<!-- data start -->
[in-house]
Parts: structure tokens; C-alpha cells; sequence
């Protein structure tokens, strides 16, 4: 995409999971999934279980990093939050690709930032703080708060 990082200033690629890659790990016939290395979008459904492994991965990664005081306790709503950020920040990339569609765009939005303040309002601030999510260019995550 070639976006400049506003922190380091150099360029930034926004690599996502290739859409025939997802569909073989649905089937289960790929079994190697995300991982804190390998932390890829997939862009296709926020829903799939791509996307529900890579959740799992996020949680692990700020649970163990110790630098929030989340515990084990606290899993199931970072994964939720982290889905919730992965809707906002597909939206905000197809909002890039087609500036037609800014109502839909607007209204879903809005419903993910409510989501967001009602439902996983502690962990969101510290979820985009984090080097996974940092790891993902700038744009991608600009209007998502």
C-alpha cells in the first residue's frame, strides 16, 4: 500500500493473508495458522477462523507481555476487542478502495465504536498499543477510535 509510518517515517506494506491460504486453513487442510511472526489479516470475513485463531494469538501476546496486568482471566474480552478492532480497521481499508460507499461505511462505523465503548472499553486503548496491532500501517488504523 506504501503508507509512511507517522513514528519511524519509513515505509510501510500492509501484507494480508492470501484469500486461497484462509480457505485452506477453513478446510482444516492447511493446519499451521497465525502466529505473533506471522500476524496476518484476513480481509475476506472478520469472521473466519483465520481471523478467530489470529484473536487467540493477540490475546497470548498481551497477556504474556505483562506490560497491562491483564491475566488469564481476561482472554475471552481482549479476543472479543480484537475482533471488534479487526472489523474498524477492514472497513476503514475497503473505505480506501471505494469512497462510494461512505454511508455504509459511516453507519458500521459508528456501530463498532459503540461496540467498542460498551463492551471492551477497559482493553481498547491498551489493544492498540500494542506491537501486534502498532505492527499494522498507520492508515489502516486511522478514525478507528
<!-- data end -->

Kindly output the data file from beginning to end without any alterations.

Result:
[in-house]
Parts: structure tokens; C-alpha cells; sequence
């Protein structure tokens, strides 16, 4: 995409999971999934279980990093939050690709930032703080708060 990082200033690629890659790990016939290395979008459904492994991965990664005081306790709503950020920040990339569609765009939005303040309002601030999510260019995550 070639976006400049506003922190380091150099360029930034926004690599996502290739859409025939997802569909073989649905089937289960790929079994190697995300991982804190390998932390890829997939862009296709926020829903799939791509996307529900890579959740799992996020949680692990700020649970163990110790630098929030989340515990084990606290899993199931970072994964939720982290889905919730992965809707906002597909939206905000197809909002890039087609500036037609800014109502839909607007209204879903809005419903993910409510989501967001009602439902996983502690962990969101510290979820985009984090080097996974940092790891993902700038744009991608600009209007998502």
C-alpha cells in the first residue's frame, strides 16, 4: 500500500493473508495458522477462523507481555476487542478502495465504536498499543477510535 509510518517515517506494506491460504486453513487442510511472526489479516470475513485463531494469538501476546496486568482471566474480552478492532480497521481499508460507499461505511462505523465503548472499553486503548496491532500501517488504523 506504501503508507509512511507517522513514528519511524519509513515505509510501510500492509501484507494480508492470501484469500486461497484462509480457505485452506477453513478446510482444516492447511493446519499451521497465525502466529505473533506471522500476524496476518484476513480481509475476506472478520469472521473466519483465520481471523478467530489470529484473536487467540493477540490475546497470548498481551497477556504474556505483562506490560497491562491483564491475566488469564481476561482472554475471552481482549479476543472479543480484537475482533471488534479487526472489523474498524477492514472497513476503514475497503473505505480506501471505494469512497462510494461512505454511508455504509459511516453507519458500521459508528456501530463498532459503540461496540467498542460498551463492551471492551477497559482493553481498547491498551489493544492498540500494542506491537501486534502498532505492527499494522498507520492508515489502516486511522478514525478507528